I am always amazed by nature's alchemy; it's pretty magical, a delicate warp and weft that creates the fabric of life. From the moment I first encountered essential oils, I was fascinated...how could a single drop contain such potency to still an agitated, overloaded talkative mind into submission?
It sparked a deep interest and curiosity that has never subsided. One of the elements I find really interesting is the complex chemistry of each oil. The geographic location of origin can affect the composition or unique vibratory signature (this is why lavenders vary so dramatically, they come from many sites and altitudes), nature's alchemy (smile). Most essential oils can have hundreds, sometimes thousands of individual chemical compounds, often included at less than 1%.
The building blocks of these chemical compounds are oxygen, hydrogen and carbon and can be divided into two groups:-
Hydrocarbons - this group comprises terpenes, monoterpenes and sesquiterpenes containing mainly hydrogen and carbon.
Oxygenated compounds - are the second group and made from hydrocarbons by the plant - these are mainly esters, aldehydes, ketones, alcohols, phenols, and oxides. Some oils contain more hydrocarbons, while others more oxygenated compounds. As a general rule of thumb, the oxygenated compounds give the aroma.
The main chemicals are as follows and occur in varying percentages within the composition of essential oils.
Monoterpenes - you'll find these in most essential oils; they're very light small molecules, strong smelling and volatile, and the most prominent chemical family found in many oils - therapeutically stimulating and antiseptic, like Fir Needle, Sweet Orange and Lemon.
Sesquiterpenes - are less common in essential oils; with large dense molecules, they tend to be more stable, less volatile and slower to evaporate. Many of these oils come from roots and woods and have a deeply grounding, balancing effects; Vetiver, Myrrh and Cedarwood.
Alcohols - are plant alcohols and are really common in essential oils. They are one of the most useful in aromatherapy because of their nature. They have a gentle power and fluidity and are blessed with appealing aromas that help assuage emotional and physical pain and repression; think of florals like Rose Otto, Geranium and Neroli.
Phenols - probably the most potent sensitising compounds, highly stimulating and cleansing, taking longer to evaporate with an intense petrol-like aroma; think Clove bud, Basil and Oregano to sharpen and focus.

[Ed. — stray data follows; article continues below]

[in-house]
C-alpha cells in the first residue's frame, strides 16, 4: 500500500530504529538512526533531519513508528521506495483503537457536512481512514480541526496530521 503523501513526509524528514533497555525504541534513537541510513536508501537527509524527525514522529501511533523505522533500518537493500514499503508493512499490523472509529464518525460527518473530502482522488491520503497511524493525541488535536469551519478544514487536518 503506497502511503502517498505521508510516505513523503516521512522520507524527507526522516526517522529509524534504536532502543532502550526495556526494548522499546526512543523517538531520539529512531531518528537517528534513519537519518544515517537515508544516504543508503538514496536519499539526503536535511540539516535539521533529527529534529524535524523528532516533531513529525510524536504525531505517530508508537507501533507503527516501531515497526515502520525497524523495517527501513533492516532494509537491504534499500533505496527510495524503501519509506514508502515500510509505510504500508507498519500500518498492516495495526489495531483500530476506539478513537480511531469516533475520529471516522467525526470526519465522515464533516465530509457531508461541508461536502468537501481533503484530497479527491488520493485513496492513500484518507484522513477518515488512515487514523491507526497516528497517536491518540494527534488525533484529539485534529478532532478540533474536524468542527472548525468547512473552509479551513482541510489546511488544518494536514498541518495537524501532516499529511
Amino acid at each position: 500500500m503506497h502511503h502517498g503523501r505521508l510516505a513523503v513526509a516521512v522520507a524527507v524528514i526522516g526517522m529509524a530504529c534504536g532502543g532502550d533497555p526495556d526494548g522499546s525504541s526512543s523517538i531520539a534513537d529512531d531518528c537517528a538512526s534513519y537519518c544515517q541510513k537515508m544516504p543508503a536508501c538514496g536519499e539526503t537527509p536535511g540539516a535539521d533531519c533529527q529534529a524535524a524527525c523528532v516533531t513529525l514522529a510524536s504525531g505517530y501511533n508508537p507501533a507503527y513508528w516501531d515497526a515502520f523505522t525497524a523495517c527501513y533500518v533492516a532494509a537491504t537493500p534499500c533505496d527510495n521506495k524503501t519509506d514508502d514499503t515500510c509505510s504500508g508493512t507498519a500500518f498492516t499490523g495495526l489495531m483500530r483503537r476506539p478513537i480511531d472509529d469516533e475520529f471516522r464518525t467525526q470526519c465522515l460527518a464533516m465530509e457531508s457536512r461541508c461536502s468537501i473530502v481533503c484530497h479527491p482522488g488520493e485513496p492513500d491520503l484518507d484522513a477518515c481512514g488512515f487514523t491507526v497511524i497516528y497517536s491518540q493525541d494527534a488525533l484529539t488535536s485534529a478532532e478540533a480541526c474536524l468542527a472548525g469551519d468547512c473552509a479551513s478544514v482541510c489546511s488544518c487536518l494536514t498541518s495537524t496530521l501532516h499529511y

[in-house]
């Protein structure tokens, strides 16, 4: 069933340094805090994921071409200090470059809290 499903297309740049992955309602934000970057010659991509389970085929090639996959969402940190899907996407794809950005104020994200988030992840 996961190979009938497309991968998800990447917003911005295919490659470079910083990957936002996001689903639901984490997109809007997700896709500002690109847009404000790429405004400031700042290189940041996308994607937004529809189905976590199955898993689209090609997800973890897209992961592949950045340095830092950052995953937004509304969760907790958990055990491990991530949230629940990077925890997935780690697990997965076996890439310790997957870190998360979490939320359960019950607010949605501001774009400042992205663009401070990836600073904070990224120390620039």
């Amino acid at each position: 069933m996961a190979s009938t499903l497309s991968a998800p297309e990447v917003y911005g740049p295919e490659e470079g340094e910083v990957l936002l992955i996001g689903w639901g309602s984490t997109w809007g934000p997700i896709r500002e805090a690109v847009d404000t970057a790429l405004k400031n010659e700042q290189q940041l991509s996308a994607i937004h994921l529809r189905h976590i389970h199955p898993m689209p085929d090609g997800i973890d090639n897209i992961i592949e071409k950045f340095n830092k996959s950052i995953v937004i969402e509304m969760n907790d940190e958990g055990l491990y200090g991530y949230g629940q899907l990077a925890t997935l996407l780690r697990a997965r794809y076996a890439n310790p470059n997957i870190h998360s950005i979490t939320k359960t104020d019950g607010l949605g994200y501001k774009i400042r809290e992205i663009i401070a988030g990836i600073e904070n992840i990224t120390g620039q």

Aldehydes - have a bright recognisable citrus aroma that identifies this compound, it tends to lack stability and disappears quickly, found in oils like May Chang, Melissa and Lemongrass.
Ketones - are instantly recognised through their minty camphoraceous aroma, which is penetrating and must be handled lightly. It can sometimes be sensitising; however, using it assiduously can alleviate mucus congestion and aid respiration, releasing emotional stuckness; it includes oils like Peppermint, Eucalyptus and Rosemary.
Esters - are one of the most widely present compounds; few oils don't contain them. You can recognise them through their fruity aroma, non-toxic and gentle they can be universally utilised; they are ubiquitously used for their mood-relaxing and balancing properties of oils like Lavender, Bergamot and Chamomile.
Oxides - have a distinctive smell and are a vibrant bracing group with intense aromas offering potent expectorant properties. Oxides are drying molecules that remove dampness from the lungs, making them a perfect choice for respiratory issues. They are found in most Eucalyptuses, also in oils like Rosemary and Niaouli.
And there, we have it, a quick tour of the volatile elements that meld together to create these alchemical wonders; you may think it easy to synthesise them knowing all the compounds, their percentages and composition, but, this is not the case, you would still not have an identical oil and what will be missing would be the therapeutic factor or life force only found in the pure essential oil that nature creates so effortlessly eluding the pretender.